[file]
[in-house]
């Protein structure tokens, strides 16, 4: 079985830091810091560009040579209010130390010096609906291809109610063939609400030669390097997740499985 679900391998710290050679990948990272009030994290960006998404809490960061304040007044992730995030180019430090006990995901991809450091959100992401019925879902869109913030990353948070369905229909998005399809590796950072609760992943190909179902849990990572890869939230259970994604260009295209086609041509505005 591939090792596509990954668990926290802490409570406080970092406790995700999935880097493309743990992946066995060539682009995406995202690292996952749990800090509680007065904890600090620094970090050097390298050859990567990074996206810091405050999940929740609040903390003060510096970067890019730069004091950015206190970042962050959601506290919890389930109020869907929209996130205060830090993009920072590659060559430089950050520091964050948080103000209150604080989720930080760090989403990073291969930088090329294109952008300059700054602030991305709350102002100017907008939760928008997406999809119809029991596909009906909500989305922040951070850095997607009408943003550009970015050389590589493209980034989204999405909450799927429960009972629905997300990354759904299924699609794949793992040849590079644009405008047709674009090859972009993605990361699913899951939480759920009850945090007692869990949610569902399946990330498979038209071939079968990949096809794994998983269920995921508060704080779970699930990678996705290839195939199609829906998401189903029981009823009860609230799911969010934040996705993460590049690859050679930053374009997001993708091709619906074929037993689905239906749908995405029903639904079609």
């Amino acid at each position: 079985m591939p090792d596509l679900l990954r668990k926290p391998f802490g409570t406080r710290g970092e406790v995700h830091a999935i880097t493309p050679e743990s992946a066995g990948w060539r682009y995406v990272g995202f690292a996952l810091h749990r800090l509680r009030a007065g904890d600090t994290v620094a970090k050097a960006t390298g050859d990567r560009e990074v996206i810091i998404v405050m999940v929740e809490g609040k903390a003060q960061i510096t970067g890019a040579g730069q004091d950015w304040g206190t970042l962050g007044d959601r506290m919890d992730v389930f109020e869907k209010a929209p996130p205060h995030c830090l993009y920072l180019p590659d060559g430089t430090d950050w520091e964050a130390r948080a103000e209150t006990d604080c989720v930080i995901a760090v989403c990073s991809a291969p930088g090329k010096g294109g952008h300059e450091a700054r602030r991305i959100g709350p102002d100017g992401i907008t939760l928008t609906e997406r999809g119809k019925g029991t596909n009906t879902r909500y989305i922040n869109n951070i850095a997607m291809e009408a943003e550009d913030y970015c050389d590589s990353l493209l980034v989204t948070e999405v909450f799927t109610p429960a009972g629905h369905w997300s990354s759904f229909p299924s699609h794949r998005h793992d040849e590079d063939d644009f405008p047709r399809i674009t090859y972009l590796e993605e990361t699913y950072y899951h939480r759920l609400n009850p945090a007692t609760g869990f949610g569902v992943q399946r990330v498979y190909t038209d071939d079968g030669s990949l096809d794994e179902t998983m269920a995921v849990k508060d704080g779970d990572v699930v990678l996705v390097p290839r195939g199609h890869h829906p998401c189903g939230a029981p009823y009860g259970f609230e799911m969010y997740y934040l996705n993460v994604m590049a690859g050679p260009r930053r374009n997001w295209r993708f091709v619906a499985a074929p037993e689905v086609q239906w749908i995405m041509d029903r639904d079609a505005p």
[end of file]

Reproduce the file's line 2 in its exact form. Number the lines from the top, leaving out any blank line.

């Protein structure tokens, strides 16, 4: 079985830091810091560009040579209010130390010096609906291809109610063939609400030669390097997740499985 679900391998710290050679990948990272009030994290960006998404809490960061304040007044992730995030180019430090006990995901991809450091959100992401019925879902869109913030990353948070369905229909998005399809590796950072609760992943190909179902849990990572890869939230259970994604260009295209086609041509505005 591939090792596509990954668990926290802490409570406080970092406790995700999935880097493309743990992946066995060539682009995406995202690292996952749990800090509680007065904890600090620094970090050097390298050859990567990074996206810091405050999940929740609040903390003060510096970067890019730069004091950015206190970042962050959601506290919890389930109020869907929209996130205060830090993009920072590659060559430089950050520091964050948080103000209150604080989720930080760090989403990073291969930088090329294109952008300059700054602030991305709350102002100017907008939760928008997406999809119809029991596909009906909500989305922040951070850095997607009408943003550009970015050389590589493209980034989204999405909450799927429960009972629905997300990354759904299924699609794949793992040849590079644009405008047709674009090859972009993605990361699913899951939480759920009850945090007692869990949610569902399946990330498979038209071939079968990949096809794994998983269920995921508060704080779970699930990678996705290839195939199609829906998401189903029981009823009860609230799911969010934040996705993460590049690859050679930053374009997001993708091709619906074929037993689905239906749908995405029903639904079609």